“There is such cultural diversity here, and so that was important to me to include,” says Hansen. “A lot of people specifically mentioned they were taking Saskatchewan ingredients and using those with traditional recipes and coming up with something new. And that’s just so cool to see.”
Along with the creativity and commitment restaurants show for local Saskatchewan ingredients, Hansen wanted to expand what people think of as prairie products. Wheat and pulses may immediately come to mind, and while they are staple crops, there’s so much more.
She also includes province-wide products such as flax, oat, mustard, lentils and chickpeas; bison, northern pike and Diefenbaker trout; and fruit like sour cherries, Saskatoon berries and sea buckthorn.
“I could go on,” says Hansen, laughing. “We have so many amazing ingredients here.”
The book’s recipes use these ingredients in unique ways. The Nightjar Diner in Swift Current, for example, calls for sea buckthorn juice in their “Flat-Land-Hattan” cocktail.
And at the Wanuskewin Heritage Park Restaurant in Saskatoon, Julie Bear of Shoal Lake Cree Nation and Darci McAdam of Pelican Lake First Nation created a recipe for bannock pockets stuffed with pulled bison and served with cranberry marinara for dipping.
Cook this: Crave’s mustard potato salad from Only in Saskatchewan
Cook this: Baba’s Homestyle Perogies’ potato and cheddar perogies from Only in Saskatchewan
Cook this: Oda’s rhubarb crumble cake from Only in Saskatchewan
Hansen had two main goals in mind when writing the book: to celebrate Saskathewan’s culinary scene by sharing recipes for people to recreate at home, and to offer a guide to visitors.
She’s seen “immense growth” in recent years as new restaurants, distilleries, breweries and market-style stores have popped up around the province. The timing was right to share Saskatchewan’s food scene with people outside its provincial borders.
Tracy Kelly-Wilcox of Grain & Pulse Bakery Café in Imperial said it best in an interview for the book, Hansen recalls: “It’s been wonderful to see how the food scene has flourished, and to see the whole province waking up to what we have, what we do well, and to the producers who have been here all along.”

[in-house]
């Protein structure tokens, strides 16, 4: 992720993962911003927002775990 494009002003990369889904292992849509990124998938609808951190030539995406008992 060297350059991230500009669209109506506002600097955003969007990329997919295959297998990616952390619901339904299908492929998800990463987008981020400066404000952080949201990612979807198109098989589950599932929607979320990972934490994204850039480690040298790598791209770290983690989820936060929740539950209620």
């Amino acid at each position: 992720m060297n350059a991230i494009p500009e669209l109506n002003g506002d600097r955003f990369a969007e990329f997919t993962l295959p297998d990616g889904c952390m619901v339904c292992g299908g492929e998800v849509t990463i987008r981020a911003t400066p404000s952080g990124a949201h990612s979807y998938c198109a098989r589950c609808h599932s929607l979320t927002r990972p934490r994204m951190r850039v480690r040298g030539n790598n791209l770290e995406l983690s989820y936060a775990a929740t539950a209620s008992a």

To highlight even more Saskatchewan businesses and help people find some of the lesser-available ingredients, Hansen concludes the book with a “Sourcing Local Guide.”
While the guide will be most relevant to Saskatchewanians, some of the producers — such as Indigenous-owned and -operated Boreal Heartland in Air Ronge, which sells herbal teas and mushrooms — ship nation-wide.
Covering the entire province of Saskatchewan, rather than focusing on a single city as some regional Canadian cookbooks have done (e.g., Vancouver Eats, Edmonton Cooks), enabled Hansen to take a wide view.
“Given the population size, I felt that the province would be a better fit for the book. And I’m really happy that I focused on the province as a whole because it really expanded the scope of what I was able to include, even with the photographs,” says Hansen.
Garrett Kendel’s photography not only captures Saskatchewan’s restaurants, bakeries and their food but its stunning natural landscape: serpentine rivers, mirrored lakes, sweeping prairie and boreal forests.
Hansen hopes that her tale of a thriving prairie food scene resonates as much with readers outside Saskatchewan as those within. She sees people’s commitment to supporting the local food system as a testament to their passion for the province.
“Saskatchewan people know Saskatchewan is amazing. We’re proud of our province. We always have been,” says Hansen.
“Hopefully, what this book partially does is that the rest of Canada can see that, too. See that there’s something special about Saskatchewan. That the Prairies have a lot to offer, and really showcase that talent and passion for local food and provincial ingredients.”